How an artist lives in a 350-square-foot suite at the Gladstone Hotel
Bruno Billio, 48
Where: The Gladstone Hotel, at Queen and Gladstone
How much: $1,000 per month
How big: 350 square feet
About 15 years ago, when a malfunctioning boiler jumpstarted the head-to-toe restoration of the Gladstone Hotel, owner Christina Zeidler started toying with the idea of having a resident artist around. At that same time, Toronto native Bruno Billio was returning to Toronto from a four-year stint in the U.K. He landed the artist-in-residence gig, which involves participating in the hotel’s annual Come Up to My Room exhibition, giving occasional tours and hosting dinners and studio visits. As a perk of the job, he took up residence in a second-floor suite in the building. “There’s nothing else like this in the country,” Bruno says. “I don’t have any aspirations to move to a big house.”
The tiny four-room hotel apartment easily accommodates his art materials, along with everything else he needs. A cozy foyer leads into a fully functional kitchen about two feet wide. Whenever Bruno feels like a change in scenery, he just adjusts the lighting and rearranges his chairs. In this way, it’s relatively simple for him to transform his main hall into a dining room or cocktail space.
The kitchen’s high ceilings allow for some storage space above the cupboards. Bruno keeps his candelabras there when they aren’t being used. He tends to buy fresh food only as he needs it, so he can get by with a small fridge hidden under the kitchen counter:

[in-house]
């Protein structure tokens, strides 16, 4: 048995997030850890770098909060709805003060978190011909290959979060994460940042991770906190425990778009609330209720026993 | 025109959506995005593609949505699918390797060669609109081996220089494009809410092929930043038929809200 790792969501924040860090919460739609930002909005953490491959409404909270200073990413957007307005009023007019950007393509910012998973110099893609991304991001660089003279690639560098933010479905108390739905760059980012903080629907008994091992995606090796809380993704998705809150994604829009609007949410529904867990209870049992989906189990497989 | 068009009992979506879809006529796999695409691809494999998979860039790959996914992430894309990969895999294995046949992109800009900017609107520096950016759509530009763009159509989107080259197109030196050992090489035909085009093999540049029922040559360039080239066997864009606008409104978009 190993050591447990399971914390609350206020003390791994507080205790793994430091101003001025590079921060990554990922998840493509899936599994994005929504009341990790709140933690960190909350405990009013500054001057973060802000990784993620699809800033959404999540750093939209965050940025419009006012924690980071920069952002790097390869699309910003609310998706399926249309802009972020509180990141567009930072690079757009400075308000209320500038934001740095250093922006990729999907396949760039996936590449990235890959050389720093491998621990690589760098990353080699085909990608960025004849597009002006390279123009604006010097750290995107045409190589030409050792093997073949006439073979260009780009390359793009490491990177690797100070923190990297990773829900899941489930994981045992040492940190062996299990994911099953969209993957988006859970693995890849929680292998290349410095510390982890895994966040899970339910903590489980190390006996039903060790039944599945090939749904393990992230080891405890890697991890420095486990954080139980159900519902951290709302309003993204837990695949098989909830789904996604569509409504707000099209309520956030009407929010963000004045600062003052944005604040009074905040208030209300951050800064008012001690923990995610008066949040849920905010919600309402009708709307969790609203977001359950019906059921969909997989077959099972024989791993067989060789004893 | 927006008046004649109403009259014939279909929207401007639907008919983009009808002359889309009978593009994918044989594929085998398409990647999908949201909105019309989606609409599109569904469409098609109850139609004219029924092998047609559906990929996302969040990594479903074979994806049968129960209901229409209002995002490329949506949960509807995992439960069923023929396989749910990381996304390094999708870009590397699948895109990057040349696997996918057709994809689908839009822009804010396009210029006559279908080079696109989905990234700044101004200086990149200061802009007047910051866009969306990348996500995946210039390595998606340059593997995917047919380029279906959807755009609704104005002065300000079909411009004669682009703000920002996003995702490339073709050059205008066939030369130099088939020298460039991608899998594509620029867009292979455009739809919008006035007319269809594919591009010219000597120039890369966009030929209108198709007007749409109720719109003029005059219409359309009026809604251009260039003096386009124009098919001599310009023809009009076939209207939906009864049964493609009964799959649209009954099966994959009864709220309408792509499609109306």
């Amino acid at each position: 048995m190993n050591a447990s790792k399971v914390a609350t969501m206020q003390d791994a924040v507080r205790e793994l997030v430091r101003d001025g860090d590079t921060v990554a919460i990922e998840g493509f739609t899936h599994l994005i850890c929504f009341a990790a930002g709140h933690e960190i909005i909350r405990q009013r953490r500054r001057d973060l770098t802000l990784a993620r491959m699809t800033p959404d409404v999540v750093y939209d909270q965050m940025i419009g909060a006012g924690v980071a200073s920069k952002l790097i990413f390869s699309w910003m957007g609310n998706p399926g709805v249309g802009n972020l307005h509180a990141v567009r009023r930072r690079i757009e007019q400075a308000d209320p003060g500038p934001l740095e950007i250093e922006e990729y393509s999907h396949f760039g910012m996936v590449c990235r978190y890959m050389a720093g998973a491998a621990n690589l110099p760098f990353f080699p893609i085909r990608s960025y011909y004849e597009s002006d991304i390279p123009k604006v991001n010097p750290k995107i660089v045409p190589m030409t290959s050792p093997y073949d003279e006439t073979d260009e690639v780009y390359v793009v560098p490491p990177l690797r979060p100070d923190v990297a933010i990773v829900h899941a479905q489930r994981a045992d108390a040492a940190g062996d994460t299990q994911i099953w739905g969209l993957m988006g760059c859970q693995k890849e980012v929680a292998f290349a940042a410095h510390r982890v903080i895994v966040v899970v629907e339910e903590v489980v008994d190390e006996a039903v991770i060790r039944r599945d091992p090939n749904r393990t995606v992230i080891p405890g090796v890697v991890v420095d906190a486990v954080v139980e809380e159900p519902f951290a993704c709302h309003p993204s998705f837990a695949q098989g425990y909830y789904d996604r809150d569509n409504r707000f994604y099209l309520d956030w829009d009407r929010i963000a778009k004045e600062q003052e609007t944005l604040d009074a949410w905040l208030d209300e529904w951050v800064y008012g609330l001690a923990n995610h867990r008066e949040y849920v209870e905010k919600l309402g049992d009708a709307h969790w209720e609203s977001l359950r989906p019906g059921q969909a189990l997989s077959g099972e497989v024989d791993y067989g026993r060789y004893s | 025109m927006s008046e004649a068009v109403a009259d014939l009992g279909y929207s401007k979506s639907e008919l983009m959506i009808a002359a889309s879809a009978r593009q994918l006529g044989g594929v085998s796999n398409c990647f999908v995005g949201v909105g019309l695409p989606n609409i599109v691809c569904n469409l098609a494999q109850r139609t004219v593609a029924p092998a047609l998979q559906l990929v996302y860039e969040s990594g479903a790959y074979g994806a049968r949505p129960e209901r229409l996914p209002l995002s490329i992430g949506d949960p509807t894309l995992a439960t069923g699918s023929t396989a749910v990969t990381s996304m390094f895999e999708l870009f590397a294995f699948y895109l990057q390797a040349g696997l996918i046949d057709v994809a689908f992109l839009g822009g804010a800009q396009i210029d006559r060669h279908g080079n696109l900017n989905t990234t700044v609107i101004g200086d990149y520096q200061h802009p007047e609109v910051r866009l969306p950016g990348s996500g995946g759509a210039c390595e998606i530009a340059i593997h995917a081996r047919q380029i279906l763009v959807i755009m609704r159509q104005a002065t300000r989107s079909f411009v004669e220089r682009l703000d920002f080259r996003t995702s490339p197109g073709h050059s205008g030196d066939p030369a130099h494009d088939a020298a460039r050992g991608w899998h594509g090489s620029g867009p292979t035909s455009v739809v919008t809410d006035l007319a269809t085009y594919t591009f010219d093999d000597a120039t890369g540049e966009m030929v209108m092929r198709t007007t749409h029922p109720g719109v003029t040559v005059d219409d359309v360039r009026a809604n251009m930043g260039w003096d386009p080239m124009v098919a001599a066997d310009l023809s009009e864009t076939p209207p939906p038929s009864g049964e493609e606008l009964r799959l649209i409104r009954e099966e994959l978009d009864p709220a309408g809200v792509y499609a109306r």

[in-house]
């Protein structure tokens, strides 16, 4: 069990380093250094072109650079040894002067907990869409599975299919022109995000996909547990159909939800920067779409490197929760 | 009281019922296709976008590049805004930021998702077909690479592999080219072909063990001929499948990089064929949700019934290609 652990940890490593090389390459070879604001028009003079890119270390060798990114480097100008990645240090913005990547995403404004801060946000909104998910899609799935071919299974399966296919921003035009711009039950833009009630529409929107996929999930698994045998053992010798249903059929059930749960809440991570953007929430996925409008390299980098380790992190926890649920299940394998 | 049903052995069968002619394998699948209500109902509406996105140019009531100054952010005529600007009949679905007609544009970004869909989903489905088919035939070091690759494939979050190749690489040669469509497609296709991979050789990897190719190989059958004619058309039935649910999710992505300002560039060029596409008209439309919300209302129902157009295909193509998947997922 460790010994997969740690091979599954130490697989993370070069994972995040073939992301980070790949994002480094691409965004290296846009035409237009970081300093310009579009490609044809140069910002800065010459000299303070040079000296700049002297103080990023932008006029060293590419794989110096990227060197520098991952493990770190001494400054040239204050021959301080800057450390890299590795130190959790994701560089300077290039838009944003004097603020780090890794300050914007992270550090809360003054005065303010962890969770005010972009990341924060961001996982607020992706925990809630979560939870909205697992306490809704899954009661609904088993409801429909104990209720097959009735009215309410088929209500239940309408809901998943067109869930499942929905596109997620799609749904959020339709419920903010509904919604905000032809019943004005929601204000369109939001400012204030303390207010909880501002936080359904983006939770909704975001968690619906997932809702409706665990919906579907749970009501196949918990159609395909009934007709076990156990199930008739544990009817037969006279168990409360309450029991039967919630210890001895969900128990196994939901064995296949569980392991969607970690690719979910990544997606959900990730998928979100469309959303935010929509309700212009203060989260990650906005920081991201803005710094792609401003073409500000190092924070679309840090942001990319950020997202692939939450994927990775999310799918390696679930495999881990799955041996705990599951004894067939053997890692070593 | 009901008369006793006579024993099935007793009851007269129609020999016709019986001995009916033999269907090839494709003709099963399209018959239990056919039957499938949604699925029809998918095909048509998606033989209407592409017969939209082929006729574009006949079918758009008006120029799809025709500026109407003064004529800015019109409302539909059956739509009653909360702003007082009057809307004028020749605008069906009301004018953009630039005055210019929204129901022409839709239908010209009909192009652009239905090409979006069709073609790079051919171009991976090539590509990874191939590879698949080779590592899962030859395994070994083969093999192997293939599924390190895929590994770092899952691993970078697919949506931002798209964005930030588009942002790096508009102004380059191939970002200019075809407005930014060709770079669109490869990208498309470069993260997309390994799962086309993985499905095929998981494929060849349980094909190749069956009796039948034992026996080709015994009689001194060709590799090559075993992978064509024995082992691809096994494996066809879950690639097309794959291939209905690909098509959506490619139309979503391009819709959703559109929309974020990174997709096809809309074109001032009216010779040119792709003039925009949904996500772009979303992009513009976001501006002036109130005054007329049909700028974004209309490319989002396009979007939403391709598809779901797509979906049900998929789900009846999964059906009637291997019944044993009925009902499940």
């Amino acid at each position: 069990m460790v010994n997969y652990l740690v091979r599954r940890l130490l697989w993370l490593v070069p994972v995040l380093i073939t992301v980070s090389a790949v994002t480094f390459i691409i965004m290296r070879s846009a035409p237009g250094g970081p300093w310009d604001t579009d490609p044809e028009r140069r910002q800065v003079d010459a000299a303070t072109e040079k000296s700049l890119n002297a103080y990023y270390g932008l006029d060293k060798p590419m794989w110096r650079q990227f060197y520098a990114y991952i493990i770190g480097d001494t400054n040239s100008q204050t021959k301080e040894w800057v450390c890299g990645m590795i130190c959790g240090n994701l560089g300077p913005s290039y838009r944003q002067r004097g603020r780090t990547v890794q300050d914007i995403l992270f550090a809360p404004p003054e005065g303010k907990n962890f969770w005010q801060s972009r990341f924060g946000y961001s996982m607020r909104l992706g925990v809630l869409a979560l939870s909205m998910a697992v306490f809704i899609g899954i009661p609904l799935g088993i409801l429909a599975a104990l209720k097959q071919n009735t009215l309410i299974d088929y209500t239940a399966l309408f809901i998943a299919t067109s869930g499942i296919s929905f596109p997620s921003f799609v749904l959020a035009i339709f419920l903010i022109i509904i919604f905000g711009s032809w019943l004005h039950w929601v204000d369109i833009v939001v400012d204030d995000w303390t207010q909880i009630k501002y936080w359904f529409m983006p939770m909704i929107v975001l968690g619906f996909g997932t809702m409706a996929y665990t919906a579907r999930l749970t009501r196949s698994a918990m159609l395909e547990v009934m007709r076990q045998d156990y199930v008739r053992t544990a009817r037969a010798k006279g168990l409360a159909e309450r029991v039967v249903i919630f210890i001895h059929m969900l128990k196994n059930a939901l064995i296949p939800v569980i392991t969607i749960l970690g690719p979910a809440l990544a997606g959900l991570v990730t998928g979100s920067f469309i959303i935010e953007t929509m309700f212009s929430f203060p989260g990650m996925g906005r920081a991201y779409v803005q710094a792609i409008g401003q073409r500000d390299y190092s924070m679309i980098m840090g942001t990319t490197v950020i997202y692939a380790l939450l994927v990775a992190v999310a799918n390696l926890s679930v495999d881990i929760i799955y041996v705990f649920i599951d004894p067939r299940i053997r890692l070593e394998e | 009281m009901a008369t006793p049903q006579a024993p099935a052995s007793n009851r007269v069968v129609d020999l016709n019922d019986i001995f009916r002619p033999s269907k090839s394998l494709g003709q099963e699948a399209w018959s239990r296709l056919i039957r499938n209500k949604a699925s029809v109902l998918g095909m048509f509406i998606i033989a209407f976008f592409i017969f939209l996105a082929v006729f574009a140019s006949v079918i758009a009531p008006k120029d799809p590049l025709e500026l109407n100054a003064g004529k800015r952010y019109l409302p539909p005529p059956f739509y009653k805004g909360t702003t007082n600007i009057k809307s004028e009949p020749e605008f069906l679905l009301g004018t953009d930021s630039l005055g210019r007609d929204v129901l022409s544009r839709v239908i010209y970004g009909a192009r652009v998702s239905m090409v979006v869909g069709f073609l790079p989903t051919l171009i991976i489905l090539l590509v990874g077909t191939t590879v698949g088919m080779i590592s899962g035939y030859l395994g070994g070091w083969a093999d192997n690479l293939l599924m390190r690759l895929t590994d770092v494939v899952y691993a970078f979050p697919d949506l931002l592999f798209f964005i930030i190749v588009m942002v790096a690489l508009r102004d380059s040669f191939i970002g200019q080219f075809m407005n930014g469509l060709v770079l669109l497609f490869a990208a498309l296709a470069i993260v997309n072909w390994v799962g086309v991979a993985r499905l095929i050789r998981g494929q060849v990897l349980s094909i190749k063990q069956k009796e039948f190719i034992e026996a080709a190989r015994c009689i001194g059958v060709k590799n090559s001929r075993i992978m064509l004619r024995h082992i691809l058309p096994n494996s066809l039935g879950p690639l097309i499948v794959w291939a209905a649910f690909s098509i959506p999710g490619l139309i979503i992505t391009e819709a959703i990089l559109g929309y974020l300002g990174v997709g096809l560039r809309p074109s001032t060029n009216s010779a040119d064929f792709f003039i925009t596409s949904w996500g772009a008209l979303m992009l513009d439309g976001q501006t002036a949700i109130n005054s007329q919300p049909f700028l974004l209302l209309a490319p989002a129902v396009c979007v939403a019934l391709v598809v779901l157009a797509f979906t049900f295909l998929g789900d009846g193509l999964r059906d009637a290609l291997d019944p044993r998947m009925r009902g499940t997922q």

Curtains behind the fireplace hide some storage shelves, and the mantel is perfect for displaying art. The fireplace isn’t functional, but Bruno will sometimes put candles in there to give the space a warm appearance. He salvaged the oak surround from a friend’s basement:
The living room has eight chairs and a table that Bruno can extend when he has guests, which he often does. He can fit as many as 15 people. “Great company makes the space work,” he says. A multitude of different lighting fixtures, including chandeliers and neon, allow him to set the perfect mood, no matter the occasion:
Bruno uses the space as an art studio. He says it’s more than adequate, but the tight quarters are not without their creative difficulties. “I once did a series involving glitter,” he says. “My life became full of glitter. Years later, the carpet may be brand new, but I’m still finding glitter under it.”
Bruno has been working on the decor for years. The figurines wrapped in string and hanging from the walls are his personal take on bomboniere, commemorative ornaments traditionally given out during important events like marriages or communions in Italian culture. The string is made of re-dyed fishing nets salvaged by one of his friends. Each object takes an hour or two to bind. Bruno says that the process allows the figurines to tell him their stories:
Do you live in a tiny condo? We want to talk to you.